Nature on Trail: Pika, Paintbrush
Washington's wild places are teeming with life. Learn a bit more about two common species, the pika and paintbrush, and where you can find them.
By Jonathan Shipley
Washington's wild places are teeming with life. Learn a bit more about two common species, pika and paintbrush, and where you can find them.
Pika (Ochotana princeps)
“Eeep!” You’ll probably hear them before you see them. A high-pitched call. A loud chirp. A warning of danger. It’s a pika. If you happen to see one — if you didn’t scare it off — it’s a small mammal, often camouflaged against the rocks. Pikas are related to rabbits, and look somewhat similar, although they’re much smaller and have smaller ears.
Pikas are herbivores; you may see one with grass in its mouth. It’s either eating it straightaway or going home to store it for the winter (called “haying”). Pikas go out to forage for food 100 times a day. They don’t hibernate, so they need to stock up well.
Pikas are very sensitive to high temperatures, meaning they are an indicator species for climate change. In fact, a pika can die within six hours if it’s hotter than 78 degrees and it can’t find shelter. During hot days, pikas retreat into talus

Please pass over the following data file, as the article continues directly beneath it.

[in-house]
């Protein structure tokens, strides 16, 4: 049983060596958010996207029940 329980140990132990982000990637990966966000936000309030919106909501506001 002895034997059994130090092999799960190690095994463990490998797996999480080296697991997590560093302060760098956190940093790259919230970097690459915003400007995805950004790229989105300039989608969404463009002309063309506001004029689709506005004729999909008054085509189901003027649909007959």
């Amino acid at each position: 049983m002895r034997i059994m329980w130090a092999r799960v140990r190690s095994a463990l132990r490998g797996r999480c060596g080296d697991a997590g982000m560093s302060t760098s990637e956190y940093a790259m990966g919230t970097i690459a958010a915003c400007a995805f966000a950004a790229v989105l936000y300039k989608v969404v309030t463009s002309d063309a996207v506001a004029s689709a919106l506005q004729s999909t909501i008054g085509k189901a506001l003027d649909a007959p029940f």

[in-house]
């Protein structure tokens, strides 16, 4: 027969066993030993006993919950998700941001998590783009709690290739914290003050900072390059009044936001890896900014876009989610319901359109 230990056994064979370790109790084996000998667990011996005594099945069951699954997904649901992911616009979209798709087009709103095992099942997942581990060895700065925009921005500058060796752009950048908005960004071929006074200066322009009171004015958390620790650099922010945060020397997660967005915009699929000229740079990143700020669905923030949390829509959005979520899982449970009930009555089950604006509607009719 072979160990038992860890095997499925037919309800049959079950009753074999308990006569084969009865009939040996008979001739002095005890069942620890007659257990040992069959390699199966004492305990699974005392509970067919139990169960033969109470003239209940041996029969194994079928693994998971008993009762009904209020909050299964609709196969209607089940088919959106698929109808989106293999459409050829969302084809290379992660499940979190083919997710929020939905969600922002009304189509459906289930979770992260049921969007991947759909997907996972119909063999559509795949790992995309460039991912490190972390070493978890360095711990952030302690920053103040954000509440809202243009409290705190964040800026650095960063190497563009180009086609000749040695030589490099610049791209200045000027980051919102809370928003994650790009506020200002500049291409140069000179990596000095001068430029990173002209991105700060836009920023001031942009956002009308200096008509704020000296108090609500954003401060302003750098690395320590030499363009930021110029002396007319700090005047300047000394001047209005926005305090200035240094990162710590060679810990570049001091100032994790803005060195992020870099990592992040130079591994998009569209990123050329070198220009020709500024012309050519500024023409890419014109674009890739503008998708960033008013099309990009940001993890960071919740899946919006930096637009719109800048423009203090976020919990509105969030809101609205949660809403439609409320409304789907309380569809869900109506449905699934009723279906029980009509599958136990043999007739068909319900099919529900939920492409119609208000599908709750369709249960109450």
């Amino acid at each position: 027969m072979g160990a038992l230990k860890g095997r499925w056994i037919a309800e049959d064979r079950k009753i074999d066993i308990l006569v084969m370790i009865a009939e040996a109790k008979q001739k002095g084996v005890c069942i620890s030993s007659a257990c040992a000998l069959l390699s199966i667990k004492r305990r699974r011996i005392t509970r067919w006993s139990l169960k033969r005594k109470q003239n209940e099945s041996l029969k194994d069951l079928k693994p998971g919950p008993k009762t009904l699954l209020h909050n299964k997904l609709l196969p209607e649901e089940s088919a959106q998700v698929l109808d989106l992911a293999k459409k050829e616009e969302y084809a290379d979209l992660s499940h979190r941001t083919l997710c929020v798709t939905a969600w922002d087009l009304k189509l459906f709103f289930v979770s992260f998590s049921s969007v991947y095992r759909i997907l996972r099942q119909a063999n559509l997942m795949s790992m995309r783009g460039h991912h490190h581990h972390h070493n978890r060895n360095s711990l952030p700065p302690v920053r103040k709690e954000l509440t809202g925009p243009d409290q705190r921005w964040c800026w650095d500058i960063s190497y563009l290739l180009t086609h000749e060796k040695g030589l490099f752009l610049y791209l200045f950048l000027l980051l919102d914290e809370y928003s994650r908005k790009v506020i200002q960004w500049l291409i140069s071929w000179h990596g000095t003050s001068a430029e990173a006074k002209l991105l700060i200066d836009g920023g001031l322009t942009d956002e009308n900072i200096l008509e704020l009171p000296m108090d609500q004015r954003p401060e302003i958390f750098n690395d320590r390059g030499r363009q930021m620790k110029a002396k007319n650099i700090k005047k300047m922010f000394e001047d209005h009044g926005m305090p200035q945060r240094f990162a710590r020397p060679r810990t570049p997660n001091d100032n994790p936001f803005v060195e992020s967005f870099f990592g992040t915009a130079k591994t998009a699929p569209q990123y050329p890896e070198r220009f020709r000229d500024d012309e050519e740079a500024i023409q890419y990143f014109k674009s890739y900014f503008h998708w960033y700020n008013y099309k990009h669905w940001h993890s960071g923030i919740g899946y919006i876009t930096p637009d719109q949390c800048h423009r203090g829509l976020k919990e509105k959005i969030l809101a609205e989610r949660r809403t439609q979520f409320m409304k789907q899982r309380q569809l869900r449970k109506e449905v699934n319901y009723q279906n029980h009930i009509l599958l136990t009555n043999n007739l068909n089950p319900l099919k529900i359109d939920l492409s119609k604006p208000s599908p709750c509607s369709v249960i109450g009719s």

Where to see them: In talus areas. Usually, but not always, at high elevations.
Paintbrush (castilleja spp.)
There are many lovely flowers in the mountain ranges of the West, but perhaps the prettiest of all is the paintbrush. There are several varieties of paintbrushes in the Cascade Range, and it can be difficult to tell them apart. Come late summer they cover the canvas of the rolling high meadows with color — reds, pinks, magentas and scarlets.
The flowers have been used by indigenous people for generations. The flowers are edible and have similar health benefits to garlic. The roots and greens are toxic because the plants absorb and concentrate selenium, which is toxic at high levels. Paintbrush has also been used as a hair wash, for women’s health and for rheumatism.
There are approximately 200 species of paintbrush from Alaska to the Andes. Go for a mountain hike now, and you’re likely to see them coloring the landscape in rich hues.
Where to see them: In open areas, at a variety of elevations.